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ABSTRACT: The Sea Beam multibeam bathymetric system is in operation aboard research vessels worldwide. While it has contributed greatly in advancing the understanding of the deep-sea floor, several types of bathymetric artifacts have been identified in its contoured output which could be mistaken for sea floor structure. Among those, the "tunnel" effect results from sidelobe interference caused by the near specular return and is most prominent when the sea floor is relatively flat. It is characterized by a trough in the bottom profile produced by Sea Beam. It will be shown that this type of interference can be greatly reduced or eliminated through an adaptive filtering scheme, pending a minor modification of the Sea Beam data acquisition system. The noise-cancelling configuration of the adaptive least-squares lattice filter will be used to process simulated Sea Beam data obtained through REVGEN, a high-fidelity sonar system simulation program.
OCEANS '85 - Ocean Engineering and the Environment; 12/1985
Available from: Anna T Meadows
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ABSTRACT: Previous research from the Childhood Cancer Survivor Study (CCSS) has shown that risk of skin cancer is strongly associated with exposure to radiation therapy. The potential role of ultraviolet radiation exposure in survivors has not been described.
The CCSS is a retrospective cohort study designed to investigate late effects among 5-year survivors of children and adolescents diagnosed with cancer between 1970-1986. Data regarding current sun protection behavior were collected on 9298 survivors and 2950 sibling controls. Median age at follow-up was 31 years (range, 17-54).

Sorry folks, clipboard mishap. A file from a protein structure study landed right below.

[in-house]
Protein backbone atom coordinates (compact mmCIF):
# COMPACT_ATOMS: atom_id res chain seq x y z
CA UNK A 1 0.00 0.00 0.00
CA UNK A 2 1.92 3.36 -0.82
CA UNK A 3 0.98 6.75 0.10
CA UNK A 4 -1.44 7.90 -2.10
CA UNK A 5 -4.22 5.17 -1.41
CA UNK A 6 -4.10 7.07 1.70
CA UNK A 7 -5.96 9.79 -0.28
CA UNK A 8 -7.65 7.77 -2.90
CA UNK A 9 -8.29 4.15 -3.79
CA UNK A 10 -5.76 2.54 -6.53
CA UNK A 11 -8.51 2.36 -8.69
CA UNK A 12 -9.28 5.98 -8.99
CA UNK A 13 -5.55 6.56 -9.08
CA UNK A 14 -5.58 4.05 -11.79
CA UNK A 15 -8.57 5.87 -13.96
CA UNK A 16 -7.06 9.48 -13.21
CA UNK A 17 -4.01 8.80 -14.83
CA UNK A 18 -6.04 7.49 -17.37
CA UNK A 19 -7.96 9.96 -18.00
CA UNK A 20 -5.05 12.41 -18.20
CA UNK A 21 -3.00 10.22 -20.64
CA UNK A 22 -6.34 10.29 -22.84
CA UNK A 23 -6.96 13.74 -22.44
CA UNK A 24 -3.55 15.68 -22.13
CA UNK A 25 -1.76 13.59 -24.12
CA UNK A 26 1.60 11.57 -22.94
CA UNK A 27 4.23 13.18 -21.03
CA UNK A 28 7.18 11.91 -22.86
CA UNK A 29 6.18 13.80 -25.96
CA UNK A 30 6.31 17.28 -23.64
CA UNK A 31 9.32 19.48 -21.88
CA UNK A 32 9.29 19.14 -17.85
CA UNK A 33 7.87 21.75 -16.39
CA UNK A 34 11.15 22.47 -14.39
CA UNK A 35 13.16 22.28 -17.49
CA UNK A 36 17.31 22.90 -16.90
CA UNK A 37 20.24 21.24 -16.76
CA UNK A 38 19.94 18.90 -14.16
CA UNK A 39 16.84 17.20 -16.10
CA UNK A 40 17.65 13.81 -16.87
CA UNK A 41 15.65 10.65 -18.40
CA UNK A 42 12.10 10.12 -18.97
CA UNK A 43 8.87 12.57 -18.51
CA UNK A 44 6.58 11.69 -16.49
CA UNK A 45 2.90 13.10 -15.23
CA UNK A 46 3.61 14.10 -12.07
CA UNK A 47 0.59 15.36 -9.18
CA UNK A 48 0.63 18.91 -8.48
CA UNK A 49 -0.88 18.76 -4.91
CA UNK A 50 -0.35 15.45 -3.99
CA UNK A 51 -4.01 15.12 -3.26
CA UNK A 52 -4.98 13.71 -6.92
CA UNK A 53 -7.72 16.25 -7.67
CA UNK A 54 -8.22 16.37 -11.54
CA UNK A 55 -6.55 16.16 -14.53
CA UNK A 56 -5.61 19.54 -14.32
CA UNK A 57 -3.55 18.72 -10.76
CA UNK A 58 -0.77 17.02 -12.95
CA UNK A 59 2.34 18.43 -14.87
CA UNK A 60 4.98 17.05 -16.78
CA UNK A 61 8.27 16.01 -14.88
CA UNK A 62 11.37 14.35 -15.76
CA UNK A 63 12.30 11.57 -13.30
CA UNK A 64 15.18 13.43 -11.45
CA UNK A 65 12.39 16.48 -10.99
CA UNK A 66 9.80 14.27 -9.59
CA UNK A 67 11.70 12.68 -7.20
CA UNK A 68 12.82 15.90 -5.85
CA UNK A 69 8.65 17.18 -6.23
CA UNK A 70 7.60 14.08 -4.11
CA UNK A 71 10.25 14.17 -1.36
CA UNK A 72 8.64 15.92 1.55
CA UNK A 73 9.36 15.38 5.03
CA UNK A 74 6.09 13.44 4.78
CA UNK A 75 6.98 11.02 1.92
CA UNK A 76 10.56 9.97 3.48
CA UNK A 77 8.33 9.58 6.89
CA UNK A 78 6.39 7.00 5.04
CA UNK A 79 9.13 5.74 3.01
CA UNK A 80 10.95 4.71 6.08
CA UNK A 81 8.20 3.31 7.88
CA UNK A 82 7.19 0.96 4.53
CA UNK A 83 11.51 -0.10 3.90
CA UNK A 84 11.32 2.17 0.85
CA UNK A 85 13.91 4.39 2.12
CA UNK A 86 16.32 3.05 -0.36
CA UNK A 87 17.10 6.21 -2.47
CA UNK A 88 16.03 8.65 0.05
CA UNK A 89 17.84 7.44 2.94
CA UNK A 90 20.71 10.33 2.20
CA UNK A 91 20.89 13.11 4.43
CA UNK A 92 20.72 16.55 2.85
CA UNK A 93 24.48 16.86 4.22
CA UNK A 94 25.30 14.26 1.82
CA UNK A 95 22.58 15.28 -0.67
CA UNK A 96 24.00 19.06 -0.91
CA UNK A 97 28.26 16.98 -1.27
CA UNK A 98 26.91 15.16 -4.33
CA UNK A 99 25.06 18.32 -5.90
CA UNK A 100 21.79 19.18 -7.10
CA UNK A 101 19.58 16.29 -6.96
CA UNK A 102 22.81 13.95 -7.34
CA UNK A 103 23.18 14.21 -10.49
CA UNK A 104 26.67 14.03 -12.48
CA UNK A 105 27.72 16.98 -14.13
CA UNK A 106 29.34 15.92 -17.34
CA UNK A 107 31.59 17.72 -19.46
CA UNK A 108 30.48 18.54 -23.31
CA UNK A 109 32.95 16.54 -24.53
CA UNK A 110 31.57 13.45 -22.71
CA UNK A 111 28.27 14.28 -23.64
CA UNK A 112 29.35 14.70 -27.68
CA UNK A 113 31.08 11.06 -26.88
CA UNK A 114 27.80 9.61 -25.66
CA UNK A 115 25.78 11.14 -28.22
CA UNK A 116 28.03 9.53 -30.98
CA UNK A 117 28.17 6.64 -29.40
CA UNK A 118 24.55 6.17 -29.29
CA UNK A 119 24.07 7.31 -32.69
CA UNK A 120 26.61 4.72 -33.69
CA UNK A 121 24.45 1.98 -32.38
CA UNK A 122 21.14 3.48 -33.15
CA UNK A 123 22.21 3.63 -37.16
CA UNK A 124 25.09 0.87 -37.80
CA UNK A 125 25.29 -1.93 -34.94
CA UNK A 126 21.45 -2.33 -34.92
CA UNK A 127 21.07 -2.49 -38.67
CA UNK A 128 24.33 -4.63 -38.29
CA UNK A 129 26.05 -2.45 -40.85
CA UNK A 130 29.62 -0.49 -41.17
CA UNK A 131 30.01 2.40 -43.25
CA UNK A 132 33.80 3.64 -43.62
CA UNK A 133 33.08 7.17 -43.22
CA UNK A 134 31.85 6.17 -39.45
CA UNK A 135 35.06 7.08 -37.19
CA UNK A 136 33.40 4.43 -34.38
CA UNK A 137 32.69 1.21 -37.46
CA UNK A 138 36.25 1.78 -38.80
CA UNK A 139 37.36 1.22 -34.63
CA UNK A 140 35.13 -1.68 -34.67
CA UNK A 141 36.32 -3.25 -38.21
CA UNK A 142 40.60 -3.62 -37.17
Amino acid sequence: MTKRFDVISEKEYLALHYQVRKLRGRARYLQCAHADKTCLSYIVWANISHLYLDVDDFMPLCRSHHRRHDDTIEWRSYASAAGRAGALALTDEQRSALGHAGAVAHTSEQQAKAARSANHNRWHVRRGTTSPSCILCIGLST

In this cohort, childhood cancer survivors and siblings showed similar patterns of sunscreen use (67% vs 66%). Survivors were significantly less likely to report having sunbathed in the previous year (none vs any in previous year: relative risk (RR)=0.92; 95% confidence interval (CI)=0.89-0.95) or use artificial tanning (none vs any in previous year: RR=0.76; 95% CI=0.70-0.83). Compared with survivors without radiation therapy, survivors with radiation exposure showed increased use of sunscreen (RR=1.06; 95% CI=1.03-1.10), and less sunbathing (none vs any in previous year: RR=0.89; 95% CI=0.86-0.92) or artificial tanning (none vs any in previous year: RR=0.62; 95% CI=0.56-0.69). In adjusted multivariable analysis, statistically significant factors for regular sunscreen use in the past summer (vs never/rarely) in the survivor population were being female, having lighter skin complexions, having previously been examined for skin cancer, and having skin that burned when in the sun unprotected.
Survivors of childhood cancer self-reported lower tanning practices than siblings. However, because of the potential increased risk of skin cancer from therapy-related exposures, future research should be directed at intervention studies to further reduce UV exposures.
Cancer 09/2009; 115(18 Suppl):4374-84. DOI:10.1002/cncr.24581 · 4.89 Impact Factor